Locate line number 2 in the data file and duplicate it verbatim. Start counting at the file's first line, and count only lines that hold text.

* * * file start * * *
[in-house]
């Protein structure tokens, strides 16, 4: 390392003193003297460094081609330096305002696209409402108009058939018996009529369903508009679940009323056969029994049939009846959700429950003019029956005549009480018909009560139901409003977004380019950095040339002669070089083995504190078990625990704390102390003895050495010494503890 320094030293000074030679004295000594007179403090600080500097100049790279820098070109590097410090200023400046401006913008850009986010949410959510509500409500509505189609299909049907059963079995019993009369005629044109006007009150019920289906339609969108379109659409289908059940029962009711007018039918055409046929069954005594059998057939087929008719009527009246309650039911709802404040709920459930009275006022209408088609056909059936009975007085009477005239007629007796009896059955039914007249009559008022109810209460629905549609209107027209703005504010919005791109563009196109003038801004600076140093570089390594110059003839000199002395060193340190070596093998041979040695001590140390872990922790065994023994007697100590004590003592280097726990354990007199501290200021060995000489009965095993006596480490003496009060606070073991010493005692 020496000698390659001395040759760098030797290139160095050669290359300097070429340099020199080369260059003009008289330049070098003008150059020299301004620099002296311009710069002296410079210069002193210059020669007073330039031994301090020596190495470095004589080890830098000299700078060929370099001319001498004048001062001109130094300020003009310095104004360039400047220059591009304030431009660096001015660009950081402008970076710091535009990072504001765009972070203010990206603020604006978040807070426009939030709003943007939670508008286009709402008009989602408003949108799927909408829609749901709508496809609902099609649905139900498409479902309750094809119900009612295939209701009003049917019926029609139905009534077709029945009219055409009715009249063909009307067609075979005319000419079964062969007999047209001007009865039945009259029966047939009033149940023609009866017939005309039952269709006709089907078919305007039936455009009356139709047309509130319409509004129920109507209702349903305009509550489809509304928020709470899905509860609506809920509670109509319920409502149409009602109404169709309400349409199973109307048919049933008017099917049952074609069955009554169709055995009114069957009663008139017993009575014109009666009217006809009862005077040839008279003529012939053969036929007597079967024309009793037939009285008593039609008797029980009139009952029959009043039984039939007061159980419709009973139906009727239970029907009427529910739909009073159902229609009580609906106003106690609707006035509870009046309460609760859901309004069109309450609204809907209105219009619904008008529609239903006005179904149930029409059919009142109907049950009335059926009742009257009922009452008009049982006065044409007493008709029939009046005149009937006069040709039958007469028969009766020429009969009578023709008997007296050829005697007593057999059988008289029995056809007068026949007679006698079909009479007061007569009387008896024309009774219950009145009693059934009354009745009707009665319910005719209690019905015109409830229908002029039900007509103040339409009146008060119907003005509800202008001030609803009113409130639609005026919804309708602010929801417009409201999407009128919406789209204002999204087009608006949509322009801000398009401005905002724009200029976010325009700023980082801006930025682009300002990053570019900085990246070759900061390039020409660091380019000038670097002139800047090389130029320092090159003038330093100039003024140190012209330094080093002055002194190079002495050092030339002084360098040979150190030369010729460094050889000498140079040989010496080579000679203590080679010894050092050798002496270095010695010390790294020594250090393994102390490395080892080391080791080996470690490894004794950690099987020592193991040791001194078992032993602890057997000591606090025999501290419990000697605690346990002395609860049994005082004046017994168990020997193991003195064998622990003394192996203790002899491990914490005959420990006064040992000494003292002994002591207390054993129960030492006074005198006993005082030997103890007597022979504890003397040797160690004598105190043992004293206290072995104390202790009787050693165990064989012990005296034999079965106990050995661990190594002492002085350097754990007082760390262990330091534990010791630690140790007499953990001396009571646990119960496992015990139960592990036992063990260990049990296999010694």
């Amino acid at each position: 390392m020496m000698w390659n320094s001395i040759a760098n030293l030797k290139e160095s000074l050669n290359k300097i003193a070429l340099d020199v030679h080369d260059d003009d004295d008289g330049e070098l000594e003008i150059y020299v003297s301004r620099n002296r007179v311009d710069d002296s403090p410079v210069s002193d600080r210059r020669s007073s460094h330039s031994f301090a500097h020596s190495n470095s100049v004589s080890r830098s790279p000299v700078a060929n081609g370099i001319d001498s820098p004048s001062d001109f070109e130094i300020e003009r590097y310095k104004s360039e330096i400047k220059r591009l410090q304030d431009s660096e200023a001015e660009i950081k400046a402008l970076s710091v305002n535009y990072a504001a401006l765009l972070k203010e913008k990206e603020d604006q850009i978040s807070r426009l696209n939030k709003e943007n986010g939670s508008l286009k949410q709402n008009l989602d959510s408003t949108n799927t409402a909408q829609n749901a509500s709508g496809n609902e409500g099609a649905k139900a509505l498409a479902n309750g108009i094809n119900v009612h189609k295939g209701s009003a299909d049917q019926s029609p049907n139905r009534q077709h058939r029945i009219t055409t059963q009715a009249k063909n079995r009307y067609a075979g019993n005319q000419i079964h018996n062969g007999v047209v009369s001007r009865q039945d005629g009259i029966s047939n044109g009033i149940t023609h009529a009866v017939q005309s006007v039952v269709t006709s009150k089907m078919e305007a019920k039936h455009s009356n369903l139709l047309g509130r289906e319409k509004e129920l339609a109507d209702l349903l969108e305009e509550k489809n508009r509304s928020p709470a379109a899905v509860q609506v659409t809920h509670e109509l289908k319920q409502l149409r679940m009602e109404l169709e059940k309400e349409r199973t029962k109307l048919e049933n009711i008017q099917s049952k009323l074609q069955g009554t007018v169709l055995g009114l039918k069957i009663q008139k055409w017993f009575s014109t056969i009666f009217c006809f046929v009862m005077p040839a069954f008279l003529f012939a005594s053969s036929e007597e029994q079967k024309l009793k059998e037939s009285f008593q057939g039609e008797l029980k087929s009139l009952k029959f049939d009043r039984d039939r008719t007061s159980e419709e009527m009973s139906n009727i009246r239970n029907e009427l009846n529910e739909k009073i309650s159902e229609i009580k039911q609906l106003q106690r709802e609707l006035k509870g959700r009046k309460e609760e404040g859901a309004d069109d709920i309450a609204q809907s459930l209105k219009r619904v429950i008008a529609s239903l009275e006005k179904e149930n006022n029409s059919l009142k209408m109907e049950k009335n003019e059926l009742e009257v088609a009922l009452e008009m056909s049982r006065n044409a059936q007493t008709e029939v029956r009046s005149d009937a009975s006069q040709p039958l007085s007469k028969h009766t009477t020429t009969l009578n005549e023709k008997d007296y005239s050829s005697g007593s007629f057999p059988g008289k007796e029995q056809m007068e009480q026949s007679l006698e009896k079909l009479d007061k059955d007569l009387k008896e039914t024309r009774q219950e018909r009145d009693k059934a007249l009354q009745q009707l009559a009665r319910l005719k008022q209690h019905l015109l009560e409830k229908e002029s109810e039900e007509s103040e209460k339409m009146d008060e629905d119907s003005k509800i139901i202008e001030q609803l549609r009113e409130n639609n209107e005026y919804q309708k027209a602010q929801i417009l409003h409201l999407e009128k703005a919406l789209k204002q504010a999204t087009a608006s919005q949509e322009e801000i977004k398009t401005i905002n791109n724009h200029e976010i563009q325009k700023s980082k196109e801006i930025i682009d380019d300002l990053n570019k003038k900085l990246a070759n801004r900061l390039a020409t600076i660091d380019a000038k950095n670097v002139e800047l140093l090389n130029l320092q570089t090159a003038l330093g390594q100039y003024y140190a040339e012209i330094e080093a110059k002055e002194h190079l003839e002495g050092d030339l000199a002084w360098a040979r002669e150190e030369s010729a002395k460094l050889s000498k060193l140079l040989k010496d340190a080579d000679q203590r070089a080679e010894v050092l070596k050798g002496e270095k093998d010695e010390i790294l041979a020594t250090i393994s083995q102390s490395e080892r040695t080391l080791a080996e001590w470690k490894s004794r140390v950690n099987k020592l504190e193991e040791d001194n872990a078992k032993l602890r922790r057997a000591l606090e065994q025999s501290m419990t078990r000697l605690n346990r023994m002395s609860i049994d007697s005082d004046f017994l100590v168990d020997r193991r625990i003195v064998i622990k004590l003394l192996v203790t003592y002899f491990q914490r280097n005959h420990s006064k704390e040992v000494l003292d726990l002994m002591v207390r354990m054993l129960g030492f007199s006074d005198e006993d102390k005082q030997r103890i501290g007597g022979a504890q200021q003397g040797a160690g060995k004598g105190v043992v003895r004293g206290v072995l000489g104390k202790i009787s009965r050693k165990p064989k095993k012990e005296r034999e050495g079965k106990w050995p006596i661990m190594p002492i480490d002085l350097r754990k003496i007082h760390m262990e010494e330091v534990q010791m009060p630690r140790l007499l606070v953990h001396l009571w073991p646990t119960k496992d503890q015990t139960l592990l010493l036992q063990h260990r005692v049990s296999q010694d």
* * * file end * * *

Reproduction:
């Protein structure tokens, strides 16, 4: 390392003193003297460094081609330096305002696209409402108009058939018996009529369903508009679940009323056969029994049939009846959700429950003019029956005549009480018909009560139901409003977004380019950095040339002669070089083995504190078990625990704390102390003895050495010494503890 320094030293000074030679004295000594007179403090600080500097100049790279820098070109590097410090200023400046401006913008850009986010949410959510509500409500509505189609299909049907059963079995019993009369005629044109006007009150019920289906339609969108379109659409289908059940029962009711007018039918055409046929069954005594059998057939087929008719009527009246309650039911709802404040709920459930009275006022209408088609056909059936009975007085009477005239007629007796009896059955039914007249009559008022109810209460629905549609209107027209703005504010919005791109563009196109003038801004600076140093570089390594110059003839000199002395060193340190070596093998041979040695001590140390872990922790065994023994007697100590004590003592280097726990354990007199501290200021060995000489009965095993006596480490003496009060606070073991010493005692 020496000698390659001395040759760098030797290139160095050669290359300097070429340099020199080369260059003009008289330049070098003008150059020299301004620099002296311009710069002296410079210069002193210059020669007073330039031994301090020596190495470095004589080890830098000299700078060929370099001319001498004048001062001109130094300020003009310095104004360039400047220059591009304030431009660096001015660009950081402008970076710091535009990072504001765009972070203010990206603020604006978040807070426009939030709003943007939670508008286009709402008009989602408003949108799927909408829609749901709508496809609902099609649905139900498409479902309750094809119900009612295939209701009003049917019926029609139905009534077709029945009219055409009715009249063909009307067609075979005319000419079964062969007999047209001007009865039945009259029966047939009033149940023609009866017939005309039952269709006709089907078919305007039936455009009356139709047309509130319409509004129920109507209702349903305009509550489809509304928020709470899905509860609506809920509670109509319920409502149409009602109404169709309400349409199973109307048919049933008017099917049952074609069955009554169709055995009114069957009663008139017993009575014109009666009217006809009862005077040839008279003529012939053969036929007597079967024309009793037939009285008593039609008797029980009139009952029959009043039984039939007061159980419709009973139906009727239970029907009427529910739909009073159902229609009580609906106003106690609707006035509870009046309460609760859901309004069109309450609204809907209105219009619904008008529609239903006005179904149930029409059919009142109907049950009335059926009742009257009922009452008009049982006065044409007493008709029939009046005149009937006069040709039958007469028969009766020429009969009578023709008997007296050829005697007593057999059988008289029995056809007068026949007679006698079909009479007061007569009387008896024309009774219950009145009693059934009354009745009707009665319910005719209690019905015109409830229908002029039900007509103040339409009146008060119907003005509800202008001030609803009113409130639609005026919804309708602010929801417009409201999407009128919406789209204002999204087009608006949509322009801000398009401005905002724009200029976010325009700023980082801006930025682009300002990053570019900085990246070759900061390039020409660091380019000038670097002139800047090389130029320092090159003038330093100039003024140190012209330094080093002055002194190079002495050092030339002084360098040979150190030369010729460094050889000498140079040989010496080579000679203590080679010894050092050798002496270095010695010390790294020594250090393994102390490395080892080391080791080996470690490894004794950690099987020592193991040791001194078992032993602890057997000591606090025999501290419990000697605690346990002395609860049994005082004046017994168990020997193991003195064998622990003394192996203790002899491990914490005959420990006064040992000494003292002994002591207390054993129960030492006074005198006993005082030997103890007597022979504890003397040797160690004598105190043992004293206290072995104390202790009787050693165990064989012990005296034999079965106990050995661990190594002492002085350097754990007082760390262990330091534990010791630690140790007499953990001396009571646990119960496992015990139960592990036992063990260990049990296999010694």